Just started with Codea and began exploring meshes. I am terrible at this. So much that I did read a very nice tutorial that helped get me started, but unfortunately I still am unable to get some things to work. Example: I am attempting to write a function that ads a triangle to an existing mesh. Tried a few things and can’t seem to get it to work. So I’m swallowing my pride and asking the awesome Codea community for help.

just use myMesh:addRect(x,y,w,h) or myMesh:addRect(x,y,w,h,r) where r is rotation.

But the object I am trying to create is not a rectangular shape.

then do it this way: this will create triange for example

myMesh = mesh()
myMesh.vertices = {vec2(0,0),vec2(100,0),vec2(0,100)}

To add one or more triangles to an existing mesh, I think you need to have an array (table) of the existing vertices, add the new vertices to that array and then link (by assignment) the vertices property of the mesh userdata to that extended table. The same with any associated vertex colours and texture coordinates.

Tell me why this doesn’t work, please. Actually, it works on the first triangle but when I add a second it gives me an error.

function MeshAddTri(m, t)
    local vx = m.vertices
    table.insert(vx, t[1])
    table.insert(vx, t[2])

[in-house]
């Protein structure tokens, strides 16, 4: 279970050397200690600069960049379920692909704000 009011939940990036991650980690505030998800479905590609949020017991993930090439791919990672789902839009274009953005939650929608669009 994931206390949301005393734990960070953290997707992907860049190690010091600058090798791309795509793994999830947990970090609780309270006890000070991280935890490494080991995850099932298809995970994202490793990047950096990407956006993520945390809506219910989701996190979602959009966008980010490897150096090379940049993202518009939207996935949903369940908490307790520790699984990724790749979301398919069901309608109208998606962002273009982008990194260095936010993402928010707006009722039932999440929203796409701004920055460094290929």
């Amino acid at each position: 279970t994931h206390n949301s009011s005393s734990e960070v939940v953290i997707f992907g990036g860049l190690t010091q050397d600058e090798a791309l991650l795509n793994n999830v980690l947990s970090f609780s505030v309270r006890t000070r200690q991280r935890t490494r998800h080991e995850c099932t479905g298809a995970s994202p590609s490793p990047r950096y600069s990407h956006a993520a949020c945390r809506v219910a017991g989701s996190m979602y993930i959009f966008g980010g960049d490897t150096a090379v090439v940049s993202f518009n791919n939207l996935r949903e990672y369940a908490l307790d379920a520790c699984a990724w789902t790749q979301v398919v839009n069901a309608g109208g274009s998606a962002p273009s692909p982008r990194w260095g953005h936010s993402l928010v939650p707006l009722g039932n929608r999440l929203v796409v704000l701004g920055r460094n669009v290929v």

table.insert(vx, t[3])
    m.vertices = vx
    return m

I fixed it. Just had to use a vec3 instead of vec2. No idea why.

With meshes you should, from my experience
1- pass a whole table to ms.vertice, ms.color, ms.texcoords rather that editing the table (like insert). The problem is that these tables are modifyied when used by the mesh, and directly setting the values will not work for colors and texCoords.
2- once the table exist you can modify individual values with almost no performance loss by using the built in functions: setTexCoords, setColor etc… This take care of the difference between mesh memory vs what you passed to it, so you dont get bad surprise.
Good luck.

Hello @metzyn. I think the answer to your last comment is this:

All meshes are actually three dimensional, (x, y, z). When you create a mesh using vec2, the assumption made is that you are creating a mesh with vertices in the x-y plane where z is zero.

I assume that myMesh.vertices returns a table (an array) of vec3 (x, y, z) values. If you then insert vec2 (x, y) data on the end of that array, you have a ‘mixed’ array of vec3 and vec2 data. I also assume that Codea complains if you try to populate myMesh.vertices from a mixed array.

(Update) Something to bear in mind is that, despite its syntax, myMesh.vertices = myVertexTable does not cause myMesh.vertices to contain a reference to the Lua table referred to by myVertexTable. What is actually happening is more akin to the function syntax myMesh:setVertices(myVertexTable). Similarly, myVertexTable = myMesh.vertices is more akin to the syntax myVertexTable = myMesh:getVertices().